Demystifying the Definition of Done in Agile

Feb 16 / Rumyana Dancheva
Trying to improve the way they get things done is among the primary reasons why knowledge-work teams turn to visual management. Unfortunately, too few of them have a shared understanding of what exactly they are trying to achieve.

The fact that knowledge workers are typically not great at collaborating effectively makes it even more difficult to get things done in an effective and nonetheless, efficient way. We tend to assign work to individuals, but don’t pay enough attention to what the work requires of the team.
Thankfully, Agile provides a very intuitive way of changing that by encouraging teams to develop a shared definition of done and use it to their advantage. Let’s demystify the definition of done in Agile and assist you in creating one for your team.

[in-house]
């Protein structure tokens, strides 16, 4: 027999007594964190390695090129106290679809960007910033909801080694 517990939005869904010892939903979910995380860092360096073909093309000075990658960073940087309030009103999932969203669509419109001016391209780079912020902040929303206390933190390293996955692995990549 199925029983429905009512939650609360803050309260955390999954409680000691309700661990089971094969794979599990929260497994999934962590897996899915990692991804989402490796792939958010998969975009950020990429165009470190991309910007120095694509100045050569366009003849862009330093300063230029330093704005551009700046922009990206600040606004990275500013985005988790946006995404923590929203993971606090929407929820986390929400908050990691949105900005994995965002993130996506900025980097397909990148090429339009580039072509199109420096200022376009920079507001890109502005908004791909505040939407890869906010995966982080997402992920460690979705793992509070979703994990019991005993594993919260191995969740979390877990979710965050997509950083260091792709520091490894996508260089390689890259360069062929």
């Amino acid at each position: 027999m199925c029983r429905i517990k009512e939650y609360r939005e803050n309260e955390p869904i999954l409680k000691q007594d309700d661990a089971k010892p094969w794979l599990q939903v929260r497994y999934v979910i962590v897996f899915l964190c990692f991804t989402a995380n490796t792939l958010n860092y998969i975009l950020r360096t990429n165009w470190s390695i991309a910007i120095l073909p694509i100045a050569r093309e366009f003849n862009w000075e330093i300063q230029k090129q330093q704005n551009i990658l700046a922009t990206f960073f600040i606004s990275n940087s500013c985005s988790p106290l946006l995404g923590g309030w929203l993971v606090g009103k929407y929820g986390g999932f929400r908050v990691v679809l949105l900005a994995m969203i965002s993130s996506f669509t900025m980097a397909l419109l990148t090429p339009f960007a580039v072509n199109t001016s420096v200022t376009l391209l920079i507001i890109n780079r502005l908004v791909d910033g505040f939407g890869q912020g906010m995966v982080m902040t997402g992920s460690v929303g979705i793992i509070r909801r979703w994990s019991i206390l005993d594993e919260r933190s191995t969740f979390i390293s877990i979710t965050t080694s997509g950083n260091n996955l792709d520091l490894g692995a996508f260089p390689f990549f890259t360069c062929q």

What is the Definition of Done in Agile?

The definition of done in Agile is a set of conditions that must be met before an assignment or a project can be considered complete. It is a collaborative definition of quality and should be agreed upon and understood by the whole team. To avoid any chance of confusion, your definition of done needs to always be visible to everyone on the team. 

We will cover the “how” part later in this article. 

The Definition of Done was created in Agile to respond to a key problem: No one actually knew what they were doing and quality suffered. Unfortunately, the DoD first used a “test last” approach, meaning they used the DoD not to drive quality, but to make sure that work was accepted in a professional way. This is a very low bar for a Definition of Done.